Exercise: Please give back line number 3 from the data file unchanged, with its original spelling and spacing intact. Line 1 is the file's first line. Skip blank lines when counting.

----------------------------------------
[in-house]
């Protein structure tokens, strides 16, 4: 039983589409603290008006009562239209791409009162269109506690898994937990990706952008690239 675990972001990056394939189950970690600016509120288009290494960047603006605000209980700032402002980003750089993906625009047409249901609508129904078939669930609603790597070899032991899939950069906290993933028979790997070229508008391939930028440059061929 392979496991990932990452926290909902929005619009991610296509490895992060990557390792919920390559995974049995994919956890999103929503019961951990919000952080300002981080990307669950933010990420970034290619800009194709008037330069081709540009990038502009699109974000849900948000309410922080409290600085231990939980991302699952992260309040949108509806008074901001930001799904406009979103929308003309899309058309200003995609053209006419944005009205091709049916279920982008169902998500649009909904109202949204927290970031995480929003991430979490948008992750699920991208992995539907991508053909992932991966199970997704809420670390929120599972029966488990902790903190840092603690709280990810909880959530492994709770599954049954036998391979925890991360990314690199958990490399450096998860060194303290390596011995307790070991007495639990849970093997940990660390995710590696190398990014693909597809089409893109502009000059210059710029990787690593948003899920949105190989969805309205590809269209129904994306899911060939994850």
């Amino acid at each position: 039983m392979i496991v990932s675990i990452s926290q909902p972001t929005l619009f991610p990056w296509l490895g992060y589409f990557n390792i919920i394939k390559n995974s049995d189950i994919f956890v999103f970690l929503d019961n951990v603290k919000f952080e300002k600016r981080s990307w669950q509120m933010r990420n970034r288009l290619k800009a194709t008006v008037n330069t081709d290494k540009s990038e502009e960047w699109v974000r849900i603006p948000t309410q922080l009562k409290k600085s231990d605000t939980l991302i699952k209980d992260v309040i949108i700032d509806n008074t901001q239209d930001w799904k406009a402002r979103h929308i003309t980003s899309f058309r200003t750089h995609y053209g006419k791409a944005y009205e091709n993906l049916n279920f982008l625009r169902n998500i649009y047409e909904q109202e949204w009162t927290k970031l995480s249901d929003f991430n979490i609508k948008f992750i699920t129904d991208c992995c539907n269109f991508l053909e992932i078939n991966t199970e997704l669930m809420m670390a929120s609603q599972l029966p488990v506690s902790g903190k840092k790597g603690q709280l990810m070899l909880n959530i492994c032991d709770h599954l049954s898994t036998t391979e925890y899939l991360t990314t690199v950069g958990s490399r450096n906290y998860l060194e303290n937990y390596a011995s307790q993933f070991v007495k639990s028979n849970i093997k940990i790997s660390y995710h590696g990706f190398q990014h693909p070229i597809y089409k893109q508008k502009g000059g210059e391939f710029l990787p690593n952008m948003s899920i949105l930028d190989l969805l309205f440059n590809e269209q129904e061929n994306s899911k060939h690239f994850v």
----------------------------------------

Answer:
């Amino acid at each position: 039983m392979i496991v990932s675990i990452s926290q909902p972001t929005l619009f991610p990056w296509l490895g992060y589409f990557n390792i919920i394939k390559n995974s049995d189950i994919f956890v999103f970690l929503d019961n951990v603290k919000f952080e300002k600016r981080s990307w669950q509120m933010r990420n970034r288009l290619k800009a194709t008006v008037n330069t081709d290494k540009s990038e502009e960047w699109v974000r849900i603006p948000t309410q922080l009562k409290k600085s231990d605000t939980l991302i699952k209980d992260v309040i949108i700032d509806n008074t901001q239209d930001w799904k406009a402002r979103h929308i003309t980003s899309f058309r200003t750089h995609y053209g006419k791409a944005y009205e091709n993906l049916n279920f982008l625009r169902n998500i649009y047409e909904q109202e949204w009162t927290k970031l995480s249901d929003f991430n979490i609508k948008f992750i699920t129904d991208c992995c539907n269109f991508l053909e992932i078939n991966t199970e997704l669930m809420m670390a929120s609603q599972l029966p488990v506690s902790g903190k840092k790597g603690q709280l990810m070899l909880n959530i492994c032991d709770h599954l049954s898994t036998t391979e925890y899939l991360t990314t690199v950069g958990s490399r450096n906290y998860l060194e303290n937990y390596a011995s307790q993933f070991v007495k639990s028979n849970i093997k940990i790997s660390y995710h590696g990706f190398q990014h693909p070229i597809y089409k893109q508008k502009g000059g210059e391939f710029l990787p690593n952008m948003s899920i949105l930028d190989l969805l309205f440059n590809e269209q129904e061929n994306s899911k060939h690239f994850v």